Super Cub Bush Planes

To many people, the Super Cub is the first imagine that comes to mind when the subject of bush flying is mentioned. Small and rugged, the Super Cub easily handles impossibly short landing areas and its rugged construction makes it a natural for rough fields hewn with rocks. It can easily be fitted with floats, skis or tundra tires.

Originally manufactured by Piper as the PA-18, the Super Cub was an advanced model of the J-3 Cub. Unlike the J-3 Cub, the Super Cub featured a strengthened airframe, a more powerful engine and wing flaps. Engine power ranged from 90 to 180 horsepower with the Lycoming 0-320 and 0-360 (150 hp and 180 hp respectively) being the engines of choice for many Super Cub owners and pilots.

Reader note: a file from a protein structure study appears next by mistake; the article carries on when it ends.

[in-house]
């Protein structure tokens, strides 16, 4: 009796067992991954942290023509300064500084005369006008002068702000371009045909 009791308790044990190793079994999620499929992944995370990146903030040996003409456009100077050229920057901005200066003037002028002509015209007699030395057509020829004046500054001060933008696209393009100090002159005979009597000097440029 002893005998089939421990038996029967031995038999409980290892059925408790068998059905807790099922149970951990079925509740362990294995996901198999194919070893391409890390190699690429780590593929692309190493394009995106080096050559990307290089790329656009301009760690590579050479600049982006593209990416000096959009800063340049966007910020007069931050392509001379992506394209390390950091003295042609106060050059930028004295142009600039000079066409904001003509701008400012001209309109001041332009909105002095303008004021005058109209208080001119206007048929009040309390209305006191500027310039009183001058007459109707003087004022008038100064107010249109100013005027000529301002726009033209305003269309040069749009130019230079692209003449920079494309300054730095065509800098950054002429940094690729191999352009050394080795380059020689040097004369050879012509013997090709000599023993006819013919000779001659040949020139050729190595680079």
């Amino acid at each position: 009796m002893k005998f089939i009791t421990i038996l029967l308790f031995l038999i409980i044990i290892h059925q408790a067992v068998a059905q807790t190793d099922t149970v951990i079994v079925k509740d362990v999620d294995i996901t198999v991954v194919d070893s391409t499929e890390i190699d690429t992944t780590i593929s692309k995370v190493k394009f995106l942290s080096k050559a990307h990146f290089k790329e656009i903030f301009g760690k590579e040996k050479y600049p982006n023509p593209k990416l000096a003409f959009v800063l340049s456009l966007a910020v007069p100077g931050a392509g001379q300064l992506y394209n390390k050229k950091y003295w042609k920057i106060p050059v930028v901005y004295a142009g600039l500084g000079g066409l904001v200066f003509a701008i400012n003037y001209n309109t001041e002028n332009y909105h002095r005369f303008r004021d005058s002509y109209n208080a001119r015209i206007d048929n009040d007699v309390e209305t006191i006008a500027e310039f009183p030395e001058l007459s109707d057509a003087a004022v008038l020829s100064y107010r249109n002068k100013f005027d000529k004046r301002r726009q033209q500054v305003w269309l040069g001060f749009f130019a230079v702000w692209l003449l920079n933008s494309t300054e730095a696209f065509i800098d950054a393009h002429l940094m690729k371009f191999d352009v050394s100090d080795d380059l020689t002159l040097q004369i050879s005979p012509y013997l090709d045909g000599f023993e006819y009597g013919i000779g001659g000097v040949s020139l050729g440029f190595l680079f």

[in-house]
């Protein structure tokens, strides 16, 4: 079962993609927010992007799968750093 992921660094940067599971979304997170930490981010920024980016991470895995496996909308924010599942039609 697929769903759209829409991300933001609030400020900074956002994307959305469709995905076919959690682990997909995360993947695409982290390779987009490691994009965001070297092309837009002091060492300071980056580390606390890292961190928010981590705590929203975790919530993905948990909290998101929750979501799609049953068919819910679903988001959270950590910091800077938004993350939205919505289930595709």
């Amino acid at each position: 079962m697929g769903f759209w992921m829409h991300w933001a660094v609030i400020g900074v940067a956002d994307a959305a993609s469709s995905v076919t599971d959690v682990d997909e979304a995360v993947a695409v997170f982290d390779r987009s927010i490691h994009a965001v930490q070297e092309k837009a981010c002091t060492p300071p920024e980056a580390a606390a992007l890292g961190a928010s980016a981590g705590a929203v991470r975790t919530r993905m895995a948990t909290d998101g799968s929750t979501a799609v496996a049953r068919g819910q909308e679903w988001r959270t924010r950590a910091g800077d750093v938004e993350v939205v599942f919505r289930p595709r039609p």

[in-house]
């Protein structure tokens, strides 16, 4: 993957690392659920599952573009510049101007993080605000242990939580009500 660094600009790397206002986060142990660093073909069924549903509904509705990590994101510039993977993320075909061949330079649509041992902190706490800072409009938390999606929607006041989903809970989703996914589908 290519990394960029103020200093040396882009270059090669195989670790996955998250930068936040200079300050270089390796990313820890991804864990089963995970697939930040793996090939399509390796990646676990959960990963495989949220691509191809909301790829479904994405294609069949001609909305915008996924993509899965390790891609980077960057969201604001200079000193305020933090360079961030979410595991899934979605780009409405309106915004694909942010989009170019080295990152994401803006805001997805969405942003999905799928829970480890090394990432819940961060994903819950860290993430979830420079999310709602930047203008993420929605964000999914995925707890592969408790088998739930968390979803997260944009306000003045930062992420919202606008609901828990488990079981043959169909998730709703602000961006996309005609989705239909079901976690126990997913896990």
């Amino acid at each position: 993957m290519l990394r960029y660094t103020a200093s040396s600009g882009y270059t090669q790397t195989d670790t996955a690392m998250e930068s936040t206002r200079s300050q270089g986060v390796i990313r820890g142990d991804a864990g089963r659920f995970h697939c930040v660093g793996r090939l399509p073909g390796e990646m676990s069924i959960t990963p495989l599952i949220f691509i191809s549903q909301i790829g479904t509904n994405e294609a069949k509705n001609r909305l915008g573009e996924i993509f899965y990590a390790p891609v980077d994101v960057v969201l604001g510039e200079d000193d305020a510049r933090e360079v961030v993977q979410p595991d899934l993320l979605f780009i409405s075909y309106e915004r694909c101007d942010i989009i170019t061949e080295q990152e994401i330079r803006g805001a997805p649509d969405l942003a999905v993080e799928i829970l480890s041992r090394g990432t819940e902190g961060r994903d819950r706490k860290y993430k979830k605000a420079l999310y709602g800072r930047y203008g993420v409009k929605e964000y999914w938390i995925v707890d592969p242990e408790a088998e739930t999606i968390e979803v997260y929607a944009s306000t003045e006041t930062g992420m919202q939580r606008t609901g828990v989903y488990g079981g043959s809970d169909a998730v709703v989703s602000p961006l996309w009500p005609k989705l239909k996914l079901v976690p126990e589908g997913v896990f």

Piper ceased production of the Super Cub in 1991 but Cub Crafters of Washington still manufacturers the airplane to this day. In addition to Cub Crafters, there are approximately 10 different “kits” of the Super Cub offered by various companies for people who are willing to build their own Super Cub. In addition to kits, Super Cub projects are available (some of which are even sold over the internet) and many current Super Cubs are restored versions of older Super Cubs. Super Cubs can be purchased as licensed aircraft or experimental if one chooses to build his or her own Super Cub.